Category Archives: Events

HAMILTON REVIEW – BROADWAY HIT IS NOW A BREATHTAKING SCREEN SENSATION ·

(Arifa Akbar’s article appeared in the Guardian, 6/30; photo: The Guardian.)

Lin-Manuel Miranda’s musical is smart, witty, funky and leaves us reflecting on America’s past and future

Hamilton was hailed as revolutionary theatre in 2015, with its rapping 18th-century statesmen, its funky, feelgood hip-hop and a cast predominantly comprising actors of colour. It went on to conquer Broadway and West End audiences. How does that original Broadway staging fare on the flat screen, streamed by Disney+ in the midst of lockdown?

It spoke to the moment then, and it speaks to us now, say director Thomas Kail and Lin-Manuel Miranda, the creator and star, in their short, socially distanced preamble to this highly anticipated film of the show. “We are all thinking about what it means to be American,” they add. Even if these words are not in direct reference to the America of the past few weeks, with its upsurge of anti-racist protest, their story of the Caribbean-born immigrant hero and founding father of the US, Alexander Hamilton, speaks to us obliquely of all that remains neglected in America’s history while shifting the parameters at the same time.

Its rousing opening scenes remind us of that great American ideal of equality and speaks of slavery and civil rights in the 18th century. “I never thought I’d live past 20. Where I come from, some get half as many,” sings Hamilton at the start, and his words echo the dangerous fate that awaits so many of America’s black or immigrant underclass now, as debate around Black Lives Matter protests has highlighted.

Even more remarkably, it keeps all the power of a live performance while simultaneously adding a filmic pizzazz including some breathtaking aerial shots. There is extraordinary direction – again under Kail – so that the cameras capture the mise en scène of theatre without losing any of the closeup intimacy of film.

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BEYOND BROADWAY, THE SHOW DOES GO ON ·

(from the New York Times, 7/4; Photo: The New York Times; via Pam Green.)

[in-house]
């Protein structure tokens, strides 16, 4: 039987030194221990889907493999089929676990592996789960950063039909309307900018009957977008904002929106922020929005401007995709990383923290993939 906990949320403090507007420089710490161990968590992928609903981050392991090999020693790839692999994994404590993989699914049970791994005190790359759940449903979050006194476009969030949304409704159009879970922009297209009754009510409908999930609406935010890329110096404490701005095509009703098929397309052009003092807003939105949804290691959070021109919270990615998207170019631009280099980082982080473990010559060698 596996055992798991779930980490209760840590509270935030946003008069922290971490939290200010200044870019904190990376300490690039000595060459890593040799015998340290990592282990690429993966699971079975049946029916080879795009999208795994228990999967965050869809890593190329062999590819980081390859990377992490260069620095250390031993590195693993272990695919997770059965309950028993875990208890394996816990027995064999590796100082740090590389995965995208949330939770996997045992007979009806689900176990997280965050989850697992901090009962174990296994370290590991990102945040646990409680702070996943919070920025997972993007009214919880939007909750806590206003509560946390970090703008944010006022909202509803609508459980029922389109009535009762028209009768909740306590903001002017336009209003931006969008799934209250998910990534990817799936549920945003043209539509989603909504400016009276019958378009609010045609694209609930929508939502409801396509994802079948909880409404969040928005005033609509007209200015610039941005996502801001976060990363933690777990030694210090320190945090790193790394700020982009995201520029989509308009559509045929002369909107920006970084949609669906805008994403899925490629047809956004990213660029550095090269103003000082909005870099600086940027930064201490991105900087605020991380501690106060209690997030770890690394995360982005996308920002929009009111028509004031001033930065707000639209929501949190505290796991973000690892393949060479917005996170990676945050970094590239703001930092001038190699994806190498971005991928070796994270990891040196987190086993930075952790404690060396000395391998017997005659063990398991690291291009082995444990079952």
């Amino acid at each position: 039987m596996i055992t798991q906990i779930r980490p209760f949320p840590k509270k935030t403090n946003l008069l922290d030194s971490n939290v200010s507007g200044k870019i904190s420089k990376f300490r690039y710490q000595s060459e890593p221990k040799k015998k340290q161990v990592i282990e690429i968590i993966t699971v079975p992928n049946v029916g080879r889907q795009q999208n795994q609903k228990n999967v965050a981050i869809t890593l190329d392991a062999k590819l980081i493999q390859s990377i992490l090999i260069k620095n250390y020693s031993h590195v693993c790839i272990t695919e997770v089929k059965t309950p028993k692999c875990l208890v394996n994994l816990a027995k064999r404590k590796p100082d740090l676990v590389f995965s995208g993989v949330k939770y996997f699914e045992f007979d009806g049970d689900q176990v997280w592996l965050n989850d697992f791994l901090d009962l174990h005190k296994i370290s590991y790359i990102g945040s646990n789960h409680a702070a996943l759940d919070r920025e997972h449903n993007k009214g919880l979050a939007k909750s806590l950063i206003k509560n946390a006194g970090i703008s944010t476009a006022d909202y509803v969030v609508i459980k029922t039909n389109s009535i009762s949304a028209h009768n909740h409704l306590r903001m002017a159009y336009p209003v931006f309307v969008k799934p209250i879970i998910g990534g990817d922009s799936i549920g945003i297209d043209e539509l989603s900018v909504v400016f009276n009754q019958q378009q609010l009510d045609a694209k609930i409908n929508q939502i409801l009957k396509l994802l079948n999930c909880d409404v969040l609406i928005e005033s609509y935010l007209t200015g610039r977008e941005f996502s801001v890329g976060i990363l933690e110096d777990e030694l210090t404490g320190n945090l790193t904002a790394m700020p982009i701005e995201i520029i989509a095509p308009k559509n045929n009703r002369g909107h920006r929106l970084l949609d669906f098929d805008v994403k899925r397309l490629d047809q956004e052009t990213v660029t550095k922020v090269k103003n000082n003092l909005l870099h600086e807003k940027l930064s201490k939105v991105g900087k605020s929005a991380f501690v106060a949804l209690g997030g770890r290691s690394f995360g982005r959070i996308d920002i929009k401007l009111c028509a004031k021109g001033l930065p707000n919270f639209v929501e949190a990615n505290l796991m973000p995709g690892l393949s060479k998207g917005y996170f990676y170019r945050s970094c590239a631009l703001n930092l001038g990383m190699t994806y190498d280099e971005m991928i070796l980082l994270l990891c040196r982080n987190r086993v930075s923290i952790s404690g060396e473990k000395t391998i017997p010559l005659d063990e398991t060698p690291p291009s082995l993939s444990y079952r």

Inside a former firehouse in Richmond, Va., a lone actor performs “The Picture of Dorian Gray” for audiences as small as two. In a Denver parking lot, theatergoers in cars watch, through their windshields, four performers costumed as grasshoppers. On a 600-acre property in Arkansas, a cast of about 130 re-enacts the story of Jesus for several hundred ticket-holders spread across a 4,000-seat outdoor amphitheater.

The coronavirus pandemic has shuttered Broadway through the end of the year (at least), and the nation’s big regional theaters and major outdoor festivals have mostly pivoted to streaming. But even as infections surge in the United States, many theaters are finding ways to present live performances before live audiences.

Of course, there is social distancing. Also, in some places, masks. Temperature checks. Touchless ticketing. Intermissionless shows. And lots of disinfectant. At the Footlights Theater, in Falmouth, Maine, actors will perform behind plexiglass.

But these precautions mean there is dinner theater in Florida. Street theater in Chicago. Drive-in theater in Iowa.

Members of Denver’s Buntport Theater, thinking drive-in theater would be pandemic-proof, tried to imagine what kind of creatures belong on a lawn. Their solution: “The Grasshoppers.”Credit…Rachel Woolf for The New York Times

“Our commitment is to do live theater — there’s a huge difference between that and seeing something on a computer screen,” said Susan Claassen, managing artistic director of Invisible Theater in Tucson, Ariz., a state that has emerged as a Covid-19 hot spot. The theater, which has been running a four-character play called “Filming O’Keefe” indoors, installed an air ionizer, allowed patrons in only one-quarter of its seats, mandated that they wear masks, and put on a show.

“Our theater got its name from the invisible energy that flows between performers and the audience,” Claassen said. “Even with 22 people in the audience with masks on, that energy is so strong.”

There are also financial reasons for continuing: Some theaters say they cannot survive a year without revenue.

“We’d rather go down creating good theater than die the slow death behind our desks,” said Bryan Fonseca, the producing director of Fonseca Theater Company in Indianapolis. The company plans to stage “Hype Man,” a three-character play by Idris Goodwin, outdoors, for 65 mask-wearing patrons. “I am hopeful and also very cautious,” Fonseca said, “careful that I don’t create a problem.”

By putting on shows, some theater artists are, in effect, making the case that it is a mistake for the industry to wait for New York to lead the way, given the risks there. “Someone has to be the first to take that cautious step into the dark to see what works and what doesn’t,” said Phil Kenny, a sometime Broadway producer who has a role in “Willy Wonka” in Orem, Utah.